elspar (ASPARAGINASE) powder, for solution
|FULL PRESCRIBING INFORMATION: CONTENTS*|
Elspar is indicated as a component of a multi-agent chemotherapeutic regimen for the treatment of patients with acute lymphoblastic leukemia (ALL).
The recommended dose of Elspar is 6,000 International Units/m2 intramuscularly (IM) or intravenously (IV) three times a week.
When Elspar is administered IM, the volume at a single injection site should be limited to 2 mL. If a volume greater than 2 mL is to be administered, two injection sites should be used.
When administered IV, give Elspar over a period of not less than thirty minutes through the side arm of an infusion of Sodium Chloride Injection or Dextrose Injection 5% (D5W).
For IM administration, reconstitute Elspar by adding 2 mL Sodium Chloride Injection to the 10,000 unit vial. Withdraw volume of reconstituted Elspar containing calculated dose into sterile syringe.
For IV administration, reconstitute Elspar by adding 5 mL Sterile Water for Injection or Sodium Chloride Injection to the 10,000 unit vial. Withdraw volume of reconstituted Elspar containing calculated dose into sterile syringe.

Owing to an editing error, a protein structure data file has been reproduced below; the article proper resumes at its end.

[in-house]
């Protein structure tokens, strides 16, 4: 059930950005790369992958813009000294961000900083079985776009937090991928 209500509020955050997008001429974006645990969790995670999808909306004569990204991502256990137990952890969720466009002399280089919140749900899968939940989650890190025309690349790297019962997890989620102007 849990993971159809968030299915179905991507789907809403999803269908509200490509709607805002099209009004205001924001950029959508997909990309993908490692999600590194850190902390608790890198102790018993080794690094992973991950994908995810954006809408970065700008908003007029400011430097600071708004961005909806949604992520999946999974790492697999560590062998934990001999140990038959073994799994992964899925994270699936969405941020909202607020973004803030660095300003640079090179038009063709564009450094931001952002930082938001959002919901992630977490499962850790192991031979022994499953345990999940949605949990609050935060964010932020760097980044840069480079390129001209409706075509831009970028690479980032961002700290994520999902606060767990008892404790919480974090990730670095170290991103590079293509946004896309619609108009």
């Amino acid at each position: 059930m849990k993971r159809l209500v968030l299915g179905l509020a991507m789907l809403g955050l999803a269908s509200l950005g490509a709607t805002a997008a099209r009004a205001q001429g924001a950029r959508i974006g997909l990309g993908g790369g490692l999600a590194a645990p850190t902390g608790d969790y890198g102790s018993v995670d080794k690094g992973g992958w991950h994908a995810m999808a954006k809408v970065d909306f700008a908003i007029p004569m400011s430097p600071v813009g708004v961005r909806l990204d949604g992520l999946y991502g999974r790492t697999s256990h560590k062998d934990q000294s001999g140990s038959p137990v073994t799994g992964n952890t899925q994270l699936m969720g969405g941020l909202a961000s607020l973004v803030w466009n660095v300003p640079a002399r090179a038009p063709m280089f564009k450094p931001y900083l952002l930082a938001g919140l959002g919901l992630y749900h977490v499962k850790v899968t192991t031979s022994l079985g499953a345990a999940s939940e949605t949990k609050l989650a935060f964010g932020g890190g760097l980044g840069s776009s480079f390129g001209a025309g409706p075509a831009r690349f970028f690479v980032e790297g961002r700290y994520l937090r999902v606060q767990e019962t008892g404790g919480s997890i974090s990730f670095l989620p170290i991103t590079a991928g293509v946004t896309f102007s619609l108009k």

Use reconstituted Elspar within eight hours
Parenteral drug products should be inspected visually for particulate matter, cloudiness or discoloration prior to administration, whenever solution and container permit. If any of these are present, discard the solution. However, occasionally, a very small number of gelatinous fiber-like particles may develop on standing. Filtration through a 5.0 micron filter during administration will remove the particles with no resultant loss in potency.
10,000 International Units as lyophilized powder in single-use vial.
Serious allergic reactions to Elspar or other Escherichia coli-derived L-asparaginases
Serious thrombosis with prior L-asparaginase therapy
Pancreatitis with prior L-asparaginase therapy
Serious hemorrhagic events with prior L-asparaginase therapy
Serious allergic reactions can occur in patients receiving Elspar. The risk of serious allergic reactions is higher in patients with prior exposure to Elspar or other Escherichia coli-derived L-asparaginases. Observe patients for one hour after administration of Elspar in a setting with resuscitation equipment and other agents necessary to treat anaphylaxis (for example, epinephrine, oxygen, intravenous steroids, antihistamines). Discontinue Elspar in patients with serious allergic reactions.